There are plenty of “tricks of the trade” to help landlords protect their own best interests.
Property investors often assume that if they appoint a managing agent, somehow everything will fall into place. After all, the investor is paying the agent to deal with tenants, provide the relevant, current market advice and take any appropriate action to ensure the property owner stays ahead of the game.
Well, that’s the hope. The reality is that managing agents – even the very best of them – often manage hundreds of properties and cannot give the extra attention that would mean you get exactly the income you are due.
As the client, you need to know some tricks of the trade to keep a managing agent fully accountable and your property top of mind.
For instance, the correct process for handling the agent relationship should begin at the time of the property purchase – and before settlement, not after it. Getting it right at this point greatly minimises the gap between waiting for settlement to occur and securing a tenant. The rules of landlord/tenant/agent engagement change again during an actual tenancy, and then there’s another set of actions that should come into play when a tenant gives notice.
Let’s separate these three stages into a guide that helps make the investor’s dealings with a managing agent and tenant a more efficient process.
In the leadup to the property purchase:
Get a conservative estimate of rental value. You are negotiating to buy the property as an investment, so always query the selling agent’s estimate of its rental value. Selling agent rental quotes are often inflated by about 10%. Compare the rents that comparable rental properties in the same location are attracting.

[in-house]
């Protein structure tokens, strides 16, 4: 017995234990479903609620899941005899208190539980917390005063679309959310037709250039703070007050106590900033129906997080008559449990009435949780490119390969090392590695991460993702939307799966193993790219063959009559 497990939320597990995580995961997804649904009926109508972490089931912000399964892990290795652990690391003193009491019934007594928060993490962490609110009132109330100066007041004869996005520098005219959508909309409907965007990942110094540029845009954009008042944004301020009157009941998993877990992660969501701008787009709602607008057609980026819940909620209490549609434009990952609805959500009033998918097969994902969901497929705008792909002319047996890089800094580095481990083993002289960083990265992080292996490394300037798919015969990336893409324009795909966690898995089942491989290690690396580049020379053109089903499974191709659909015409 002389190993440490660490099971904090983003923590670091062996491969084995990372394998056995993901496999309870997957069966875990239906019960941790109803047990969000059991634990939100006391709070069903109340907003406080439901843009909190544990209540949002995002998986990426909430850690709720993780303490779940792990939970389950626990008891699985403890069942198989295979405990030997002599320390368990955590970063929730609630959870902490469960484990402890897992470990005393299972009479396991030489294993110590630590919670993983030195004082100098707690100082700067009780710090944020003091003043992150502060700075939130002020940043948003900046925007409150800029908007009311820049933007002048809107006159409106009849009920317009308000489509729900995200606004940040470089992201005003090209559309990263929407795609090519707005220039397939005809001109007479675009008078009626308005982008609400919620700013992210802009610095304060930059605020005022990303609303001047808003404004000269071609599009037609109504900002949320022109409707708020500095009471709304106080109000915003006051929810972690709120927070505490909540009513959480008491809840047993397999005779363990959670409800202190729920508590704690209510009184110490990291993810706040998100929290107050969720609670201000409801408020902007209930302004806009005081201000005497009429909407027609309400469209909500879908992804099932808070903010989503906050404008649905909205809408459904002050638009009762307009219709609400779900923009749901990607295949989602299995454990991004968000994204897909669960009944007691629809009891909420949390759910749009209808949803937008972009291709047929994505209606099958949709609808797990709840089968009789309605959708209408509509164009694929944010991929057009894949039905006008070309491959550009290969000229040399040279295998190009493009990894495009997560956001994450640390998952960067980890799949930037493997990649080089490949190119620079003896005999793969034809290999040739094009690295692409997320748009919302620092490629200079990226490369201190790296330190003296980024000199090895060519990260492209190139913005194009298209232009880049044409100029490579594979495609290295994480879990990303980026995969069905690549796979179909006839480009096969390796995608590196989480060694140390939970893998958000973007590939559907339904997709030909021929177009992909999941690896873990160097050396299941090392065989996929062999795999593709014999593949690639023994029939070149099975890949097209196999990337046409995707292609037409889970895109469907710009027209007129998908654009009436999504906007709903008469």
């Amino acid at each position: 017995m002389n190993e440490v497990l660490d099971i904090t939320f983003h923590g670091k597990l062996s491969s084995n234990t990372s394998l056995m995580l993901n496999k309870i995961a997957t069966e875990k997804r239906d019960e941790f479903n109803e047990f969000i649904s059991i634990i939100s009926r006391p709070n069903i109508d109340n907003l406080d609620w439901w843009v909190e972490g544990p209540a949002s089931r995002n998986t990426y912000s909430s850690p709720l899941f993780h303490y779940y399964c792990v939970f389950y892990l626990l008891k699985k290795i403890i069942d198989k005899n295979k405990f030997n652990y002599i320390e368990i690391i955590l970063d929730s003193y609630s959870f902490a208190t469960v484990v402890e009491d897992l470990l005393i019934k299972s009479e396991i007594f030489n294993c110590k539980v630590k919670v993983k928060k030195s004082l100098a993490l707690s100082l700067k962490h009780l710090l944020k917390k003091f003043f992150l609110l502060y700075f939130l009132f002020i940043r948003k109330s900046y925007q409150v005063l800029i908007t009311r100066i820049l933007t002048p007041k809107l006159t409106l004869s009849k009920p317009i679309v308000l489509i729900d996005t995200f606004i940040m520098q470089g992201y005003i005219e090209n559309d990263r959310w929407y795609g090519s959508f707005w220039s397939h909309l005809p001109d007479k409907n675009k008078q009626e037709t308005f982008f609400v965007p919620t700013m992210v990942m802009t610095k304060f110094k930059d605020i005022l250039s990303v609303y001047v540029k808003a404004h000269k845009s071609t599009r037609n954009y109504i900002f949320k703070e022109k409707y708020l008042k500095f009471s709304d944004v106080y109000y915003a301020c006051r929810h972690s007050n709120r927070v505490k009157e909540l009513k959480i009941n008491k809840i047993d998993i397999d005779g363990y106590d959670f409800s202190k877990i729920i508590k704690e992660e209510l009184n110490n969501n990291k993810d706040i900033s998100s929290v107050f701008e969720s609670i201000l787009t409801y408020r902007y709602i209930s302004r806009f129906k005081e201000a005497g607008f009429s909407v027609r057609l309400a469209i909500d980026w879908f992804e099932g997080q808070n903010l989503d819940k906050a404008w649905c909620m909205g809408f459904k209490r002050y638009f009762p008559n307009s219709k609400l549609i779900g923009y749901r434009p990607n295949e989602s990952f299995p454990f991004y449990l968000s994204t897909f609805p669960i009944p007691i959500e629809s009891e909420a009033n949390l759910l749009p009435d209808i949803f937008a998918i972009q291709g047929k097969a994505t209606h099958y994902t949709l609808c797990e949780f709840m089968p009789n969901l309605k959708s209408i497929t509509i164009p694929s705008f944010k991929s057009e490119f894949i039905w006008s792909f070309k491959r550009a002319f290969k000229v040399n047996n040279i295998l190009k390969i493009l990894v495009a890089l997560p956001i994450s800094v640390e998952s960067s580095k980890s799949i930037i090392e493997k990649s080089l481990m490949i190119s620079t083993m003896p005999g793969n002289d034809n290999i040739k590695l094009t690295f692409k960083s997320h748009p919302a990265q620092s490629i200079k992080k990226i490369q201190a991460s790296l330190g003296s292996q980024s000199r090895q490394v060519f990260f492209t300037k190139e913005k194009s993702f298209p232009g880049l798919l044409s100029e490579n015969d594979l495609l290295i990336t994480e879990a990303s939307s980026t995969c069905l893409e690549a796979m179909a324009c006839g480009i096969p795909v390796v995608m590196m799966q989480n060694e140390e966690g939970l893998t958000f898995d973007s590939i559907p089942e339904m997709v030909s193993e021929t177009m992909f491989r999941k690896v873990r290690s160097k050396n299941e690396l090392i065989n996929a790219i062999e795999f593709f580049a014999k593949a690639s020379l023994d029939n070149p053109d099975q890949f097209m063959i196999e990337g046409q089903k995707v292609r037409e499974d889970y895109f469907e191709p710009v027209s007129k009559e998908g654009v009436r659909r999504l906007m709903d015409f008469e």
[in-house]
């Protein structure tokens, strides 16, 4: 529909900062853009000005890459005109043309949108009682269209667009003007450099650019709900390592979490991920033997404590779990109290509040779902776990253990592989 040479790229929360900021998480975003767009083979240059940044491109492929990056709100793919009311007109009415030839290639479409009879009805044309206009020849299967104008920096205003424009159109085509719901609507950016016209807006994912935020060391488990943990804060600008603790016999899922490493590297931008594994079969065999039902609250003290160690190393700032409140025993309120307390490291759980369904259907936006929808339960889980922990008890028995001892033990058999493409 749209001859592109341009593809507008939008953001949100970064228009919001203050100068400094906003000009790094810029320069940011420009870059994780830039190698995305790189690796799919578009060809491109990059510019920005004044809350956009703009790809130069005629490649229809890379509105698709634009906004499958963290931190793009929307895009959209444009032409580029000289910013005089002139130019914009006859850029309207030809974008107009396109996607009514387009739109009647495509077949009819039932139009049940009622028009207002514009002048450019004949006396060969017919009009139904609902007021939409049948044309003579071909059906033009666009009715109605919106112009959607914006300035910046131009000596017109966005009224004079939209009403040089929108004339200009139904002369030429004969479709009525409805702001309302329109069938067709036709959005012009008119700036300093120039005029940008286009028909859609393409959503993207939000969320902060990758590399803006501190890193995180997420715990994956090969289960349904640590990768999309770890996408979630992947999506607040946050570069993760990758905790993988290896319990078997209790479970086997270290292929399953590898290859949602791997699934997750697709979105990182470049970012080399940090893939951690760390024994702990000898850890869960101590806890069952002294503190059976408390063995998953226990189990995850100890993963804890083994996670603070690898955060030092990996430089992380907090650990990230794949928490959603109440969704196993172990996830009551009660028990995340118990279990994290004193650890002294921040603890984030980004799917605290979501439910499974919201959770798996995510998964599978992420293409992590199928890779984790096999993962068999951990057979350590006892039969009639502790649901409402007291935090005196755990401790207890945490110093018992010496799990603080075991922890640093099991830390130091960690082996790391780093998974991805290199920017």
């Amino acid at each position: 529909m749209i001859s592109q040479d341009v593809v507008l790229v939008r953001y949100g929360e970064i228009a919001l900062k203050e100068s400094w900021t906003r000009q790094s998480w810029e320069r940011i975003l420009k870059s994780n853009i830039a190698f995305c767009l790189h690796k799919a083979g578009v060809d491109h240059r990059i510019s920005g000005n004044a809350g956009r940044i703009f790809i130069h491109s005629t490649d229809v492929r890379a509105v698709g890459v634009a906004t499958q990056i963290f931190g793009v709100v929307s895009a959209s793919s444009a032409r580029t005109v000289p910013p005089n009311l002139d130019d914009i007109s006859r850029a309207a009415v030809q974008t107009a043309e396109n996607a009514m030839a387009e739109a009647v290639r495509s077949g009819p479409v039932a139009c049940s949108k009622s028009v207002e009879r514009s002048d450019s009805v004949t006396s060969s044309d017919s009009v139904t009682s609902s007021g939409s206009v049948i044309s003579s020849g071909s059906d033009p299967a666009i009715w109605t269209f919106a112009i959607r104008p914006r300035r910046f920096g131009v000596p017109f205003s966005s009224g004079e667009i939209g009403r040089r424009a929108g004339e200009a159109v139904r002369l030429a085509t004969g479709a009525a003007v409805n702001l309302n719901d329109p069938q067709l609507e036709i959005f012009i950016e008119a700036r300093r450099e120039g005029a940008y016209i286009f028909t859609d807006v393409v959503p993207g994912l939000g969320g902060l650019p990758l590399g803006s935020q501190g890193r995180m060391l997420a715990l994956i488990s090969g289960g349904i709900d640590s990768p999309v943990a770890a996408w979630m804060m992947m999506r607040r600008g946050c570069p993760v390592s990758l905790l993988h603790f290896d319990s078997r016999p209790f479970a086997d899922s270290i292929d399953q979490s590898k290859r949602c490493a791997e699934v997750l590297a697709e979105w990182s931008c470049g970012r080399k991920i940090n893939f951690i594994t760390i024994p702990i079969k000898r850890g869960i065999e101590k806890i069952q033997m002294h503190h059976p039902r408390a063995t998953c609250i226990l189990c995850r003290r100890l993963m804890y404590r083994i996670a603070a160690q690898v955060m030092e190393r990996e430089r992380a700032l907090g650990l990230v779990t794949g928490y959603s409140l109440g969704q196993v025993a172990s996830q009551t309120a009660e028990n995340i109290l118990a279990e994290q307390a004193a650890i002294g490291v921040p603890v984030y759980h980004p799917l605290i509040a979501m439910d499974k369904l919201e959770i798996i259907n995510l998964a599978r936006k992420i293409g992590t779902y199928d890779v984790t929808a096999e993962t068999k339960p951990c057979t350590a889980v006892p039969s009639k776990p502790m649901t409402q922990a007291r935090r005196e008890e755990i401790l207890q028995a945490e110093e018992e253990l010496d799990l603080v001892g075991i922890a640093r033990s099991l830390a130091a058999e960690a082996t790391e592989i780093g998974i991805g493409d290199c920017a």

Negotiate inspection access. Arrange access for prospective tenants to inspect the property two or three weeks before the settlement date, especially if the property is vacant. That way, by the time settlement takes place, tenants can already have been selected, and therefore rental income begins much more quickly.
Negotiate access for maintenance. If the property is vacant, again seek access to the property before settlement if some improvements such as painting, recarpeting or cleaning are required. If this is not possible, then at least arrange to have quotes for this maintenance carried out so that work can begin immediately after settlement.
Meet the property manager at the property. Given that agents manage a large volume of properties, establishing this personal relationship from the outset is important. Do this one-on-one with the property manager to set the rent level and discuss any maintenance required.
Timing of the lease expiry. When drawing up the lease agreement, make sure the expiry date is at a favourable time of the year for re-letting the property. Avoid the middle of winter or during the Christmas/New Year holiday period.
During the tenancy:
Annual inspections. Ensure your agent carries out an annual inspection of the property and arrange to accompany them. Keeping close track of the property’s condition is important to preserve its capital value and maximise the rental return.